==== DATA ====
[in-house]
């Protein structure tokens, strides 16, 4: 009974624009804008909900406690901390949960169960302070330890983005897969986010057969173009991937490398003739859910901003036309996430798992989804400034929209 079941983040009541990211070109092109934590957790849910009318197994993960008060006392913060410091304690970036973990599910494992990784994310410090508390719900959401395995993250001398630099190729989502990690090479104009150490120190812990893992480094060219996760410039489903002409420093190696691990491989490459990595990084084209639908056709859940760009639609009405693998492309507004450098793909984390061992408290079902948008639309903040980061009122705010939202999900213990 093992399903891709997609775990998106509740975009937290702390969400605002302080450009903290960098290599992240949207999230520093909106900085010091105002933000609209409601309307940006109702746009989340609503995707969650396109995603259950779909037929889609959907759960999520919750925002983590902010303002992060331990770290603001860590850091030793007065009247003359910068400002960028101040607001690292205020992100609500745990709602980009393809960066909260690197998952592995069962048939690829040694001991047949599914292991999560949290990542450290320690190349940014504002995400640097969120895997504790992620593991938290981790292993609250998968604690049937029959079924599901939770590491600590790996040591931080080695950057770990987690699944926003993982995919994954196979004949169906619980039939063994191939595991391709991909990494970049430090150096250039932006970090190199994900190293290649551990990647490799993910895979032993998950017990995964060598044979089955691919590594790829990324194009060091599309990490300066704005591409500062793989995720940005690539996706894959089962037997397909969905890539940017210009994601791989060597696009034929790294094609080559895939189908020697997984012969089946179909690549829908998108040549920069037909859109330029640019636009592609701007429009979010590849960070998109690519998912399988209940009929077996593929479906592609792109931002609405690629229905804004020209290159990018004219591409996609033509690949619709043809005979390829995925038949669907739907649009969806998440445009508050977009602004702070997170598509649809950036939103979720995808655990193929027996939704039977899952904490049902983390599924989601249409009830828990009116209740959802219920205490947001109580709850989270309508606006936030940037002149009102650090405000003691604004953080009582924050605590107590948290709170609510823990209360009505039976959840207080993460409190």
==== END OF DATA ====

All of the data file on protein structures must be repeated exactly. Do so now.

[in-house]
């Protein structure tokens, strides 16, 4: 009974624009804008909900406690901390949960169960302070330890983005897969986010057969173009991937490398003739859910901003036309996430798992989804400034929209 079941983040009541990211070109092109934590957790849910009318197994993960008060006392913060410091304690970036973990599910494992990784994310410090508390719900959401395995993250001398630099190729989502990690090479104009150490120190812990893992480094060219996760410039489903002409420093190696691990491989490459990595990084084209639908056709859940760009639609009405693998492309507004450098793909984390061992408290079902948008639309903040980061009122705010939202999900213990 093992399903891709997609775990998106509740975009937290702390969400605002302080450009903290960098290599992240949207999230520093909106900085010091105002933000609209409601309307940006109702746009989340609503995707969650396109995603259950779909037929889609959907759960999520919750925002983590902010303002992060331990770290603001860590850091030793007065009247003359910068400002960028101040607001690292205020992100609500745990709602980009393809960066909260690197998952592995069962048939690829040694001991047949599914292991999560949290990542450290320690190349940014504002995400640097969120895997504790992620593991938290981790292993609250998968604690049937029959079924599901939770590491600590790996040591931080080695950057770990987690699944926003993982995919994954196979004949169906619980039939063994191939595991391709991909990494970049430090150096250039932006970090190199994900190293290649551990990647490799993910895979032993998950017990995964060598044979089955691919590594790829990324194009060091599309990490300066704005591409500062793989995720940005690539996706894959089962037997397909969905890539940017210009994601791989060597696009034929790294094609080559895939189908020697997984012969089946179909690549829908998108040549920069037909859109330029640019636009592609701007429009979010590849960070998109690519998912399988209940009929077996593929479906592609792109931002609405690629229905804004020209290159990018004219591409996609033509690949619709043809005979390829995925038949669907739907649009969806998440445009508050977009602004702070997170598509649809950036939103979720995808655990193929027996939704039977899952904490049902983390599924989601249409009830828990009116209740959802219920205490947001109580709850989270309508606006936030940037002149009102650090405000003691604004953080009582924050605590107590948290709170609510823990209360009505039976959840207080993460409190």